It Can’t Be Good

I merge on to the highway as a speeding semi passes, and I watch a lone water drop–a leftover from this afternoon’s thunderstorm–streak across my windshield. I turn the radio up to rival the increased road noise, and the dilemma forces itself before me. Just because that woman is involved I’m observing from a distance. She’s always been up to no good. I’ve heard others call her a modern Jezebel, the embodiment of the feminist movement. If she’s involved it can’t be good. It just can’t.

The radio is playing one of her songs, at least I think it’s hers. I’ve avoided her music as much as I can. Which is really kind of ironic–my girlfriend owns three of her CDs. Apparently I’m missing something. I change lanes but don’t change the station. Just what kind of rhetoric does she espouse? I let the song play and listen to the lyrics for the first time.

Somewhere miles away a lone light is left on in the house. All you can see from the street is the dull color of the curtain pulled across the window. Inside a little girl is lying across her bed becoming a woman. To the outside observer her life seems simple and contained. Algebra, history, the mall, and boys. The first pain associated with a break up with the latter item is causing this late night sulk session. The same song is playing on her radio, speaking to listening ears through headphones, leaving a quiet and sullen house. She lets the song play and understands the lyrics for the first time.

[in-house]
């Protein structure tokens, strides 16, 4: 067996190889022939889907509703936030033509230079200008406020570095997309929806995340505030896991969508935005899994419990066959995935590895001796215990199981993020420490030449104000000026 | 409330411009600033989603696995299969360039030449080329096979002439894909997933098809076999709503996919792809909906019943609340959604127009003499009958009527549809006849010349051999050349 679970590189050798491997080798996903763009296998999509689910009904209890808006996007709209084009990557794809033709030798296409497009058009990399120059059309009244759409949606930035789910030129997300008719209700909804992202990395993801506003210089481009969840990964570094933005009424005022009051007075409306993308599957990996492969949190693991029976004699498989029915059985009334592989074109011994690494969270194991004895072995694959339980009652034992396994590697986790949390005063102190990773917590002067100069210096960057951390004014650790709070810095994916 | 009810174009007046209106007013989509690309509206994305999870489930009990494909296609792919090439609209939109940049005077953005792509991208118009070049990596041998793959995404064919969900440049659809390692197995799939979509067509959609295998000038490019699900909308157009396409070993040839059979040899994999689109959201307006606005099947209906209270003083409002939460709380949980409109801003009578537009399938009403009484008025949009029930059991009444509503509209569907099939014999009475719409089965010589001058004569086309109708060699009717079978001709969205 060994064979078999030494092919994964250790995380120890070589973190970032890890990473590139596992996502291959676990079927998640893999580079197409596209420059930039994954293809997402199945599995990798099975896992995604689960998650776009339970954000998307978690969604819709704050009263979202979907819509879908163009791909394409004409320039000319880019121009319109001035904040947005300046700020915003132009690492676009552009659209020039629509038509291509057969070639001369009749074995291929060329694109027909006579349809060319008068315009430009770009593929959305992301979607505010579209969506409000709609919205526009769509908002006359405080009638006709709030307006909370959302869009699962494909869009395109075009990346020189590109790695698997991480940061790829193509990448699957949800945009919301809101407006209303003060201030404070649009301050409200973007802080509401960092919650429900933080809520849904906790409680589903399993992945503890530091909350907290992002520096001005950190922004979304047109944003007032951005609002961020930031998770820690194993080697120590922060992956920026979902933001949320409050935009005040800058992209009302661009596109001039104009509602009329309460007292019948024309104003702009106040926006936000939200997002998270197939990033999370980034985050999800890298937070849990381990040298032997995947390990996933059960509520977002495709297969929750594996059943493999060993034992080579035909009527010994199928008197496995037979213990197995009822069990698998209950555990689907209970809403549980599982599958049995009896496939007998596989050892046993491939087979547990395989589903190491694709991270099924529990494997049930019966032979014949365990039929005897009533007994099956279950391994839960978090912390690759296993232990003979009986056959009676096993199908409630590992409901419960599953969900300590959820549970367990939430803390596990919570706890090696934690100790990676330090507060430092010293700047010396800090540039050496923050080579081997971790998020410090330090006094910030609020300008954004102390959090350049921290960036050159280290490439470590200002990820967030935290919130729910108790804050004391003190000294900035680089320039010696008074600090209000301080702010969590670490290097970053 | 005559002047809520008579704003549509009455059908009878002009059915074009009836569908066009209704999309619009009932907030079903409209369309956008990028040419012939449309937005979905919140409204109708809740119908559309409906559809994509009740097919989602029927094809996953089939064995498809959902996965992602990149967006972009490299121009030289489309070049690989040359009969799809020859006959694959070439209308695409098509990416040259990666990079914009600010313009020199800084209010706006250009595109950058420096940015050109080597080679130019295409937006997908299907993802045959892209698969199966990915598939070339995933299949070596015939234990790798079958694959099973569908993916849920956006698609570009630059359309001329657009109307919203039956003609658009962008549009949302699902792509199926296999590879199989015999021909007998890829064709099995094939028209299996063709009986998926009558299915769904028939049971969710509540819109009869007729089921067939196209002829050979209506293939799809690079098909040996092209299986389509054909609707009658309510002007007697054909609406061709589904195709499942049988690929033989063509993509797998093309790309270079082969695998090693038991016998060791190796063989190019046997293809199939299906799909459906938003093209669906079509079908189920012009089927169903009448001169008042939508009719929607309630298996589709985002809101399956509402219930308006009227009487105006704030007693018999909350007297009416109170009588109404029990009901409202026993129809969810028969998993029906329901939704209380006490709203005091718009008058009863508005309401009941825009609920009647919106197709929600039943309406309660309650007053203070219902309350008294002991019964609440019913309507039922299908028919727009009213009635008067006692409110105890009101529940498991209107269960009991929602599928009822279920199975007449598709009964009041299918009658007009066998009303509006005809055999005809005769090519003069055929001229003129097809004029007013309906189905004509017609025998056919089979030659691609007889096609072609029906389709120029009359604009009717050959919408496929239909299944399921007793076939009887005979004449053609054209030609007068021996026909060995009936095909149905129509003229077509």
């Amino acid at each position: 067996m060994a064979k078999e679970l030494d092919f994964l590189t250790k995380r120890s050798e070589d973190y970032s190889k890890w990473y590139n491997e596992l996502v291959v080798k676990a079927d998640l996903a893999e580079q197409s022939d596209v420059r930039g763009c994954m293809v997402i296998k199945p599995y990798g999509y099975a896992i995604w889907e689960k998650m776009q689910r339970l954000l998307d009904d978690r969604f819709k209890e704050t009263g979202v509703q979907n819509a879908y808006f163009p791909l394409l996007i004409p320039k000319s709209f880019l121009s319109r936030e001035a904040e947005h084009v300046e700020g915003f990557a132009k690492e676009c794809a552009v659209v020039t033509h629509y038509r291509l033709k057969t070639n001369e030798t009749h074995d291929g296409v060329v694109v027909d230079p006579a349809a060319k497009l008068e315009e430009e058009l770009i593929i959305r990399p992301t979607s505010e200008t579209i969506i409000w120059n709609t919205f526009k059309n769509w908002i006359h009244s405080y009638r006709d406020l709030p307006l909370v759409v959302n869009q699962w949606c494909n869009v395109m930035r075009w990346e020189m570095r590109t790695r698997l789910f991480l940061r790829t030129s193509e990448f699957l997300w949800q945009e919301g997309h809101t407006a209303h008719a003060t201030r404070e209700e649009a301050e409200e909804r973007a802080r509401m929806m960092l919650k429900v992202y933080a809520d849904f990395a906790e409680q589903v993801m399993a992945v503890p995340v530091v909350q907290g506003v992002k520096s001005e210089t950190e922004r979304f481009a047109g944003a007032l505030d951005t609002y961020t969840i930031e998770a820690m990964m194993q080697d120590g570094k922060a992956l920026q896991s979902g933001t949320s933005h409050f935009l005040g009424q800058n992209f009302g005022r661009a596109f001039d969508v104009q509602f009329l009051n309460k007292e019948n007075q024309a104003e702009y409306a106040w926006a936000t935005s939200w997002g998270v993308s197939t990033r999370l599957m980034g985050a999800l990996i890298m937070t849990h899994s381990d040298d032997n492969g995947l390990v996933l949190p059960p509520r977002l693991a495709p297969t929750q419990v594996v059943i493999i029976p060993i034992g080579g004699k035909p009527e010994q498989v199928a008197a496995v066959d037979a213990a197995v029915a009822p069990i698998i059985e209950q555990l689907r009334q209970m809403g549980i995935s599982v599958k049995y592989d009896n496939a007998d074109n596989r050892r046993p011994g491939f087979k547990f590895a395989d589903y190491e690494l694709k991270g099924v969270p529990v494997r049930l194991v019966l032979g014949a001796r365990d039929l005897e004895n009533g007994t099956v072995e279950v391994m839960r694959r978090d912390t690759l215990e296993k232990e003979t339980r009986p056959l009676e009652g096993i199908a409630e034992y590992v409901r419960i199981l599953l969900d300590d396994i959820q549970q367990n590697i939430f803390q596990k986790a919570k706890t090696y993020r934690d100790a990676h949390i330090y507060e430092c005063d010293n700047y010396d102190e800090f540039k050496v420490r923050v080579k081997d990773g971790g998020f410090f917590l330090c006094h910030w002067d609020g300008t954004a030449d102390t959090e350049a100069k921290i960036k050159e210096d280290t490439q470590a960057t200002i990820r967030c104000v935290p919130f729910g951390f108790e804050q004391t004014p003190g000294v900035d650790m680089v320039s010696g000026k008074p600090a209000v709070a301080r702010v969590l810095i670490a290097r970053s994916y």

The chords of the song resonate within and she has found a kindred spirit. Someone to commiserate with when all men see is a pair of tits. Can that really be true at fifteen? Say it ain’t so. The pain in her chest and the shame on her face say it must be so. Where’s God when I’m scared she asks the cat sprawled lazily across the floor.

Does God have a penis? It’s a question she can’t help but ask, and it has profound consequences. Driving down the highway I think it blasphemous to ask. Then again I think a lot of things are blasphemous, especially this song. But she asks it anyway. And why shouldn’t she ask? She’s been hurt by a boy thinking with his penis, and now I want her to turn to a God that by all linguistic description should have a penis.

God the Father. He. His. Him. But it’s just a linguistic tool, a metaphor, so to speak. But does a metaphor set a trend for a universe of oppression? It is just a metaphor. But why in my mind have I assigned God a gender? Isn’t it obvious that God is genderless? To define God by a gender would be diminishing the power of I AM. Yet the idea of a remotely feminine God frightens me, never mind that a masculine God is perfectly acceptable. Tell that to the crying girl who doesn’t want to confide in a masculine God. She’s had enough masculine pride.

She again listens to the words and finds her answer. Sometimes you have to rise above. If the blinking cat could speak it would have told you that. Often those who should have all the answers have the fewest answers. And those who are dismissed are the true knowers.

I dismiss a woman of unknown merits, allowing others to decide for me. And all the while I praise critical thinking. Perhaps it’s time I take my own advice. A modern day Jezebel has given a hurting girl hope. Instead of hiding behind my dogma, perhaps it’s time I address the difficult questions with more than easy answers. God doesn’t have a penis, and God sees so much more in her than a pair of tits. Exit 172 has come and I wish I could see her the way God does. I shift out of overdrive and wonder how I ended up on this high horse.

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